Deciding whether to visit European castles, snorkel in the Caribbean, try sushi in Japan, or climb Machu Picchu? Planning a vacation is fun. But, well before packing for any destination outside the U.S., make sure you have a current passport. If not, you need to allow ample time to get one.
Where to Apply
The easiest way to apply for a passport is through the mail. However, only adults renewing still-valid passports can do that. Everybody else must apply in person.
You can apply at an “Acceptance Facility;” these include post offices, libraries or other state, county, township, and municipal government offices, depending on your area. The State Department has a tool to locate facilities. Post offices are usually the most convenient. To find one that offers passport services, use the USPS Locator Tool.
Other places may advertise that they handle passports; they typically require an appointment and a fee.
What Documents Are Needed
To apply for a passport, you need:
- Government Form DS-11: Application For A U.S. Passport. Print the application, fill it in online, or get one at the Post Office.
- Evidence of U.S. Citizenship. This can be a previous, but still valid U.S. Passport, a government-certified birth certificate, a consular report of birth abroad, or a naturalization or citizenship certificate. Note: When applying, they take your evidence of U.S. citizenship along with your application. Your papers will be returned in the mail, but make yourself a copy ahead of time so you have it.
- A photo ID and a photocopy of it. This can be a previous passport, a driver’s license, or a current military or government ID.
- Payment. A first-time adult passport costs $135. Renewals and minors cost less. You pay extra for expedited service and overnight mail. You can pay by cash, check, credit card or money order at most facilities.
- A Passport Photo. Passport photos are color headshot and a particular size. To get a photo that won’t be rejected, go to a place takes passport photos. Many post offices that accept passport applications take pictures too (for a separate fee). Check which ones do on the USPS web site.
Don’t attach the photo, staple the papers or sign the form ahead of time. Your application can be rejected if things are done correctly, so don’t take chances. Bring everything and let them put it together and tell you when to sign and where.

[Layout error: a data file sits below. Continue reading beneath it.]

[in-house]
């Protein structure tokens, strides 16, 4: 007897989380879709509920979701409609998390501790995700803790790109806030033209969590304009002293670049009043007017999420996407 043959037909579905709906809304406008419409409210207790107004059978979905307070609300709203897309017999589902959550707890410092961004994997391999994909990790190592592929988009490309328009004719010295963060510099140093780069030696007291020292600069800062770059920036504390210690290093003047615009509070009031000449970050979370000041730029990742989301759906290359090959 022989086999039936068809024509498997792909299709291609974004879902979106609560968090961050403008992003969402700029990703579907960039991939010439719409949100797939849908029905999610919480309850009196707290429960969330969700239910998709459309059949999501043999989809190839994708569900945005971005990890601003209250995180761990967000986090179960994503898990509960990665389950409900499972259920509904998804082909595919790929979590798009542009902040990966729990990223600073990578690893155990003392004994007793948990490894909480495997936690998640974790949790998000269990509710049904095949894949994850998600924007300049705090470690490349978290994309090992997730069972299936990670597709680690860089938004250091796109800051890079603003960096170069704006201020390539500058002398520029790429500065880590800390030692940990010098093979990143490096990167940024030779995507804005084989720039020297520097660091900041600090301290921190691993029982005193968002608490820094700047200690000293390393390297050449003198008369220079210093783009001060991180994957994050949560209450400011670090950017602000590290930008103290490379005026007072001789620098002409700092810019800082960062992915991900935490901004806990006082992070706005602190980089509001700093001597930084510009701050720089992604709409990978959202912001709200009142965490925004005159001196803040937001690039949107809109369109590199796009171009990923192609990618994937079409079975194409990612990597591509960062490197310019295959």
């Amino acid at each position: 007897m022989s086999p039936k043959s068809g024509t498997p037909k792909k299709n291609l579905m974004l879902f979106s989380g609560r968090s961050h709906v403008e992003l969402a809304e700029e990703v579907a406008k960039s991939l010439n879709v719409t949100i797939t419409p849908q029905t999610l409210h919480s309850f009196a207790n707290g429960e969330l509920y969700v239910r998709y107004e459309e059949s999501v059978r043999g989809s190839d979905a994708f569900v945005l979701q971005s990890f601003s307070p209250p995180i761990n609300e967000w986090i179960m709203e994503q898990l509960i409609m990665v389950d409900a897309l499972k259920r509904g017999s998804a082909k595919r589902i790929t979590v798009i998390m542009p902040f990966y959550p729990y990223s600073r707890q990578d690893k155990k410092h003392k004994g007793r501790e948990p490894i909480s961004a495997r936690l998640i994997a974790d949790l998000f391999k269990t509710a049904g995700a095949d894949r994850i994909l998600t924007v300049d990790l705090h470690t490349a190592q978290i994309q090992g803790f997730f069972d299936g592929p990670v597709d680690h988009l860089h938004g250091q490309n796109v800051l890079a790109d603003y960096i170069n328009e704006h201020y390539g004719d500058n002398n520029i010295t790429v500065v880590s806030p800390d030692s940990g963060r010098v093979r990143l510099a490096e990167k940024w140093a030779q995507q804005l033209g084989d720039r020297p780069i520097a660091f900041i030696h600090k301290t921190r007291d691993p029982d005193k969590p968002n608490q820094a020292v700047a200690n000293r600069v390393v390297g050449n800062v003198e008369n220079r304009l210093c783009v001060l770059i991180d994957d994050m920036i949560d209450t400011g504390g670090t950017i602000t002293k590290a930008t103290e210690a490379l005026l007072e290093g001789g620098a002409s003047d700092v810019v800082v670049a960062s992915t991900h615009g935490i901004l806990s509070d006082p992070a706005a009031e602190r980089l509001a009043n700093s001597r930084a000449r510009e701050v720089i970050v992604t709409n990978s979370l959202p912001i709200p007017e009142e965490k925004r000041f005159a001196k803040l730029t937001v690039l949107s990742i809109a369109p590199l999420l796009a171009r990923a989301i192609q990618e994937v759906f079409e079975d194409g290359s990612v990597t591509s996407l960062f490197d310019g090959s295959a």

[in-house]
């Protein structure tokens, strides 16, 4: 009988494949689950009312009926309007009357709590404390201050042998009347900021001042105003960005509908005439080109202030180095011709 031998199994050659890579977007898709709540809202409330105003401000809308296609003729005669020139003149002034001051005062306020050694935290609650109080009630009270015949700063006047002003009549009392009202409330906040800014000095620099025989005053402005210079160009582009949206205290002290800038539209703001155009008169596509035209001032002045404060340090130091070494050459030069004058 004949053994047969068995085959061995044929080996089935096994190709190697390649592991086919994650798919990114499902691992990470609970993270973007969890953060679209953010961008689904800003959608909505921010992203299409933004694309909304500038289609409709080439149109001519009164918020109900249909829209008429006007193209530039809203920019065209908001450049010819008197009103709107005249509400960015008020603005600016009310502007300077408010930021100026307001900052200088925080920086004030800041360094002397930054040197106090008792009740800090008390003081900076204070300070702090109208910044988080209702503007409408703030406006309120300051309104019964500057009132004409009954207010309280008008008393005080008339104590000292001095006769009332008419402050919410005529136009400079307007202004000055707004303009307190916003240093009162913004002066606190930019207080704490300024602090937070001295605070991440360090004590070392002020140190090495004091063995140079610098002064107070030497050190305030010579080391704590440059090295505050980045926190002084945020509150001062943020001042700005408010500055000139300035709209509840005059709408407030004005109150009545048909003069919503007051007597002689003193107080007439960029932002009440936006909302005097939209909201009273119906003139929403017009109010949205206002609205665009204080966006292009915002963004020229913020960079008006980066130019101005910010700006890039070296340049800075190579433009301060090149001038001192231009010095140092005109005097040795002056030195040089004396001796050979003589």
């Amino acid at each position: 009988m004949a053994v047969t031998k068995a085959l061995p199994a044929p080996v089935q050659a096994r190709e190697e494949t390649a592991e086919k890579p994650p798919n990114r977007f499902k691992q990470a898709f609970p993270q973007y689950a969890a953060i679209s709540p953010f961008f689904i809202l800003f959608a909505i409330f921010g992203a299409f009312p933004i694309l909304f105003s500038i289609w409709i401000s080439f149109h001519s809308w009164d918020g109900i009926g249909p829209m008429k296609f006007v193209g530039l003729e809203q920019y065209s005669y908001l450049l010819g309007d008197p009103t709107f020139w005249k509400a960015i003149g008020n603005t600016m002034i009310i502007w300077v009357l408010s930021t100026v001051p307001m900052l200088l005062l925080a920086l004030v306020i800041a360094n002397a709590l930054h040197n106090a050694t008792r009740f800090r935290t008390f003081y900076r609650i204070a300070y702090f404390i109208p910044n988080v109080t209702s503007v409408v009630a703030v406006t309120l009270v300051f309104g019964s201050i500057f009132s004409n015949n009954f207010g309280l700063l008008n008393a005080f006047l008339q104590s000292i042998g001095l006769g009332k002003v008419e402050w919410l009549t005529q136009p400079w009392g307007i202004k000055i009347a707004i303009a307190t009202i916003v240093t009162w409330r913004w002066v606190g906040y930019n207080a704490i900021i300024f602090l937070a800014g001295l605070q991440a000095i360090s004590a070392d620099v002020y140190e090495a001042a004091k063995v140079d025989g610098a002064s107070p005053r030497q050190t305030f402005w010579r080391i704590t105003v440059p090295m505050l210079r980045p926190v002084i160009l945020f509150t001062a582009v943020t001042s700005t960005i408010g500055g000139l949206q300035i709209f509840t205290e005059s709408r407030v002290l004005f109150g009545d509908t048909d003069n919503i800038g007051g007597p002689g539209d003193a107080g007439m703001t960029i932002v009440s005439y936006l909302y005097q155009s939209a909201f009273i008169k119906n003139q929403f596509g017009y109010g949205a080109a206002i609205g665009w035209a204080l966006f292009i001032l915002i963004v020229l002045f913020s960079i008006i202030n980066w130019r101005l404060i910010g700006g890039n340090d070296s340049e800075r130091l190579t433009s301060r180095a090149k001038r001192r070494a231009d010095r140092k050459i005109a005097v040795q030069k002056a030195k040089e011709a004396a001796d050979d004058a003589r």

Allowing Ample Time
Apply long before your trip. It can take months (4-10 weeks, depending upon demand) to receive your passport.
In special circumstances, the process can be expedited. But you need a compelling reason, such as proof of need. For example, my husband got his passport renewed in 24 hours when a family member was hospitalized in another country. The foreign doctors had to tell the State Department that it was a “medical emergency” and he should come immediately.
All children, even infants, need their own passport. Children’s passports are cheaper, but only last five years (versus 10 for adults). Both parents apply with the child, provide consent and show proof of relationship (such as a custody order or birth certificate). They need their own appropriate IDs (plus photocopies of those IDs). If both parents cannot be present, the parent applying must have notarized consent from the second parent or proof of sole custody. (Also, if a child is traveling with only one parent or another relative, they must take along a notarized letter from the parent(s) not traveling giving permission to take the child out of the country.)
Minors aged 16 or 17 can apply for adult passports but still require parental consent. However, they do not need a letter granting permission to travel.